Warships – Destroyers and Escorts (Part 6)

It is worth noting that the Japanese, during the course of the Pacific campaign, came to appreciate that all their warships lacked the firepower to cope with saturation attacks by American warplanes, and in the surviving ‘Akitsuki’ class destroyers, the defensive anti-aircraft armament was steadily increased to 50 25-mm guns. In the first half of the Pacific campaign of World War II, the Japanese proved themselves particularly adept in the art of destroyer combat, for they had long thought about the tactics required for this type of warfare and undertaken very considerable training in this type of engagement, which required quick analysis of the tactical situation and the arrival at tactically astute solutions. The Japanese skills in light surface warfare were nowhere more apparent than in the Solomon Islands.

Sea Battles in the Solomons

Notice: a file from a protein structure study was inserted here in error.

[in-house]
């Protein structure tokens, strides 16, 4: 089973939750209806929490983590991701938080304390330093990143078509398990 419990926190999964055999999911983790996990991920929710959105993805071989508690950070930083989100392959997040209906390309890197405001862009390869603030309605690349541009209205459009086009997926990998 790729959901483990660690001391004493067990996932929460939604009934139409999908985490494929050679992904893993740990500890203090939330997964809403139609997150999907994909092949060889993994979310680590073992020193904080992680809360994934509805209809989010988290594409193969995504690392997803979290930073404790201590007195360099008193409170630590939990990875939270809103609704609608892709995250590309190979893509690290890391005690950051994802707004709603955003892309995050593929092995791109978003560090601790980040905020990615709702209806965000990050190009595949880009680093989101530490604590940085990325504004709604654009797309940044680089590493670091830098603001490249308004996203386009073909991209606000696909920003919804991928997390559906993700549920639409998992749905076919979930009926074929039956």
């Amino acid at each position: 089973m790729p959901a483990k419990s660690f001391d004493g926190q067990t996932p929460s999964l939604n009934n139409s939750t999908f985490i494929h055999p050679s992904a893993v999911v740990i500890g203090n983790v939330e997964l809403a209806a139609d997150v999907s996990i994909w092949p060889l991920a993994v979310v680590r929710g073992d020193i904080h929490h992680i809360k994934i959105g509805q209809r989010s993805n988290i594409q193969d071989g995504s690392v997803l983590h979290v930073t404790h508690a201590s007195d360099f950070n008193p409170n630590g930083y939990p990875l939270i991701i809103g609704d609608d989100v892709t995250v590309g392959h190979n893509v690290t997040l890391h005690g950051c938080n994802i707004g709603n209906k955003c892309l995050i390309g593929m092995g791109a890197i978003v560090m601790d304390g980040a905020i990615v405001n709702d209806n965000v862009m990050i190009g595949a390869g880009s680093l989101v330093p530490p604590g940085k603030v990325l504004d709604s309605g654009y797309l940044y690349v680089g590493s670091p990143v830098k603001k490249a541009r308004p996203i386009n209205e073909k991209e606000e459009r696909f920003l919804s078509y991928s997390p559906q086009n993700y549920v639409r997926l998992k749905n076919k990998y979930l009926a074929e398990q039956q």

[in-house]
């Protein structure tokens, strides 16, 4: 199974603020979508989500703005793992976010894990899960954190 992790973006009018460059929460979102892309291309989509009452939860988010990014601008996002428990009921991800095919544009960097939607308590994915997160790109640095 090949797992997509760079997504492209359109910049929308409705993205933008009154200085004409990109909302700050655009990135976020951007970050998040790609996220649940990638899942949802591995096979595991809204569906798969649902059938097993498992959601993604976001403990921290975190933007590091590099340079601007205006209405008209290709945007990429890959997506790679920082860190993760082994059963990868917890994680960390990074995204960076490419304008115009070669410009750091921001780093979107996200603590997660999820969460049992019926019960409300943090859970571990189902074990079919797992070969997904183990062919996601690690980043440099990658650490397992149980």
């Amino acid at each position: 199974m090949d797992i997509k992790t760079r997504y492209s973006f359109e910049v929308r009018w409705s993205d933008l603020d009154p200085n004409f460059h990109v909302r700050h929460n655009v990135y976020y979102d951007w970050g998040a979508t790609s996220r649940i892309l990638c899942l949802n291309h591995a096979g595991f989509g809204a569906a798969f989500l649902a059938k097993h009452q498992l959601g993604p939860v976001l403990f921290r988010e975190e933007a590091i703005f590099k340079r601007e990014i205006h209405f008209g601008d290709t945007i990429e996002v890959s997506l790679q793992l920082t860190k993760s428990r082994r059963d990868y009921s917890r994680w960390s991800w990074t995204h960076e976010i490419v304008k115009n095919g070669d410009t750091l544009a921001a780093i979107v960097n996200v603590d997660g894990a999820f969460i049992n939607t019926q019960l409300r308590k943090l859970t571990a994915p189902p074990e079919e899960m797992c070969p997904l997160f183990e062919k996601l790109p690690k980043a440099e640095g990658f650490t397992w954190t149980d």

In May 1942 the Japanese were consolidating their hold on the Solomons. From bases in these islands they could threaten not only the New Hebrides and Fiji but also Australia and, perhaps most importantly of all, the American lines of maritime communication between the USA at their north-eastern end and New Zealand and Australia at their south-western end. With the strategic initiative wrested from the Japanese by the US Navy’s success in the Battle of Midway at the beginning of June 1942, though, the Americans determined that the Solomons would be the point at which Japan’s flow of outward expansion would finally be halted. The decisive point in the battle that was therefore about to erupt was the island of Guadalcanal in the south-eastern part of the Solomons. The island was in itself strategically unimportant, but the fighting for its possession was the focus of American and Japanese efforts for nearly six months. By a time early in July 1942 the Americans were preparing themselves to mount their first amphibious operation of World War II, an operation that was brought forward as far and as fast as was possible when aerial photo-reconnaissance revealed that the Japanese were building an airstrip on Guadalcanal and a seaplane base on neighbouring Tulagi. Virtually unopposed, the landing took place on 7 August and two days later it seemed that the Americans had only to complete the mopping-up process.